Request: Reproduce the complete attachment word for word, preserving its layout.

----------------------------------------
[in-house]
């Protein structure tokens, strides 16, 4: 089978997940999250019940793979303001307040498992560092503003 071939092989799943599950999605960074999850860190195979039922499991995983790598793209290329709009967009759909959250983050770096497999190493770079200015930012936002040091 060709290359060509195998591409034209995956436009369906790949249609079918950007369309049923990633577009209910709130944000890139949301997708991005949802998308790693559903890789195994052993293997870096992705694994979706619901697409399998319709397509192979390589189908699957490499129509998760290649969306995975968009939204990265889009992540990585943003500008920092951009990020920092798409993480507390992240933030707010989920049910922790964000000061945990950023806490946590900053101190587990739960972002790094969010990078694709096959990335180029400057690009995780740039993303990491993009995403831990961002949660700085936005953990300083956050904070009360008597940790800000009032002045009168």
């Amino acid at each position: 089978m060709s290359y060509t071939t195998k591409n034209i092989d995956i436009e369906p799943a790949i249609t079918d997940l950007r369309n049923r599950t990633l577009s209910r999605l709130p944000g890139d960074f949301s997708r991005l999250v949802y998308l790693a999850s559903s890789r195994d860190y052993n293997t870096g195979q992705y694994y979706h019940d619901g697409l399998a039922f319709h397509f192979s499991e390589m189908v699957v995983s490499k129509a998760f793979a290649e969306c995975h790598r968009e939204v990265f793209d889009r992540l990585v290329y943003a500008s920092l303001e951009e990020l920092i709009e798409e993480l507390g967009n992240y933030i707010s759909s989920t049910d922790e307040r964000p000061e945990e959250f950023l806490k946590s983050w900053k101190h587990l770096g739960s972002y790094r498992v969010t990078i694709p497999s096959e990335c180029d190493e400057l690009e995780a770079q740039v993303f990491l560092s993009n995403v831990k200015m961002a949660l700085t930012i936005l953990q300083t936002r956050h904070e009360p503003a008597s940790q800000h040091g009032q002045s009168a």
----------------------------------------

[in-house]
């Protein structure tokens, strides 16, 4: 089978997940999250019940793979303001307040498992560092503003 071939092989799943599950999605960074999850860190195979039922499991995983790598793209290329709009967009759909959250983050770096497999190493770079200015930012936002040091 060709290359060509195998591409034209995956436009369906790949249609079918950007369309049923990633577009209910709130944000890139949301997708991005949802998308790693559903890789195994052993293997870096992705694994979706619901697409399998319709397509192979390589189908699957490499129509998760290649969306995975968009939204990265889009992540990585943003500008920092951009990020920092798409993480507390992240933030707010989920049910922790964000000061945990950023806490946590900053101190587990739960972002790094969010990078694709096959990335180029400057690009995780740039993303990491993009995403831990961002949660700085936005953990300083956050904070009360008597940790800000009032002045009168």
């Amino acid at each position: 089978m060709s290359y060509t071939t195998k591409n034209i092989d995956i436009e369906p799943a790949i249609t079918d997940l950007r369309n049923r599950t990633l577009s209910r999605l709130p944000g890139d960074f949301s997708r991005l999250v949802y998308l790693a999850s559903s890789r195994d860190y052993n293997t870096g195979q992705y694994y979706h019940d619901g697409l399998a039922f319709h397509f192979s499991e390589m189908v699957v995983s490499k129509a998760f793979a290649e969306c995975h790598r968009e939204v990265f793209d889009r992540l990585v290329y943003a500008s920092l303001e951009e990020l920092i709009e798409e993480l507390g967009n992240y933030i707010s759909s989920t049910d922790e307040r964000p000061e945990e959250f950023l806490k946590s983050w900053k101190h587990l770096g739960s972002y790094r498992v969010t990078i694709p497999s096959e990335c180029d190493e400057l690009e995780a770079q740039v993303f990491l560092s993009n995403v831990k200015m961002a949660l700085t930012i936005l953990q300083t936002r956050h904070e009360p503003a008597s940790q800000h040091g009032q002045s009168a």